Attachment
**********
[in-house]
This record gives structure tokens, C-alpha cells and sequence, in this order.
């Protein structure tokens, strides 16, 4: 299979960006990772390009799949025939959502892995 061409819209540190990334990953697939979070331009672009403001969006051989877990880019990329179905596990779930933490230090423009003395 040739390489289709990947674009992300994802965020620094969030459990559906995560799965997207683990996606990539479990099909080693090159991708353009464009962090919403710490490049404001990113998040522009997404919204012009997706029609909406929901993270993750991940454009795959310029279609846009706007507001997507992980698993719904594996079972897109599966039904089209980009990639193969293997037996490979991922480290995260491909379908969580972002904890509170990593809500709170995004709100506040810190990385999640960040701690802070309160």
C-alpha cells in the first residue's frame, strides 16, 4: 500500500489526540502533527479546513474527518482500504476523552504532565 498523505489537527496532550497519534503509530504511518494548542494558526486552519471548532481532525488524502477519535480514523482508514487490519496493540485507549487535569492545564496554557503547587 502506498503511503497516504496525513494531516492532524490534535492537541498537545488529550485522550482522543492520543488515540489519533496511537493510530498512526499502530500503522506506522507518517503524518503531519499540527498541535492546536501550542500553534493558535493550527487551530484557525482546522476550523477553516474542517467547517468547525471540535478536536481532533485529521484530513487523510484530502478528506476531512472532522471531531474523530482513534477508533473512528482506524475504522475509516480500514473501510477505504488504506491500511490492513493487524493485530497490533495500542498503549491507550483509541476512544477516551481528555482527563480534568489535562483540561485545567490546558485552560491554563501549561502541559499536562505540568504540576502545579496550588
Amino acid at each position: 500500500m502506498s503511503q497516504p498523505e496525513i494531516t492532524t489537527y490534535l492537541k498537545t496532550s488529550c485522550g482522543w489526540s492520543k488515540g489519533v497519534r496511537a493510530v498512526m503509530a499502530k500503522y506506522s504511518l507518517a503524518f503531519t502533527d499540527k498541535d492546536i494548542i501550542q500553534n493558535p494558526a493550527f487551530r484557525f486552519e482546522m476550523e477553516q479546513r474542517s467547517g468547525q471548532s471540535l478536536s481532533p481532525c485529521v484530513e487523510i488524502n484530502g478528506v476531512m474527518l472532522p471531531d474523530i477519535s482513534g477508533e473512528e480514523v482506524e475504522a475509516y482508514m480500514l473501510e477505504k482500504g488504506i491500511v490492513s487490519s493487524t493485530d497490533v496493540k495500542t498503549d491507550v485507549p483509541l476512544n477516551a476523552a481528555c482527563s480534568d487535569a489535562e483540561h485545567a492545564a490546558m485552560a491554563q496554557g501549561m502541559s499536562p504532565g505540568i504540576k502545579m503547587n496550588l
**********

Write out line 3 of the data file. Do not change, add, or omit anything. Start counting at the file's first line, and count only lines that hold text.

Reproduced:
């Protein structure tokens, strides 16, 4: 299979960006990772390009799949025939959502892995 061409819209540190990334990953697939979070331009672009403001969006051989877990880019990329179905596990779930933490230090423009003395 040739390489289709990947674009992300994802965020620094969030459990559906995560799965997207683990996606990539479990099909080693090159991708353009464009962090919403710490490049404001990113998040522009997404919204012009997706029609909406929901993270993750991940454009795959310029279609846009706007507001997507992980698993719904594996079972897109599966039904089209980009990639193969293997037996490979991922480290995260491909379908969580972002904890509170990593809500709170995004709100506040810190990385999640960040701690802070309160």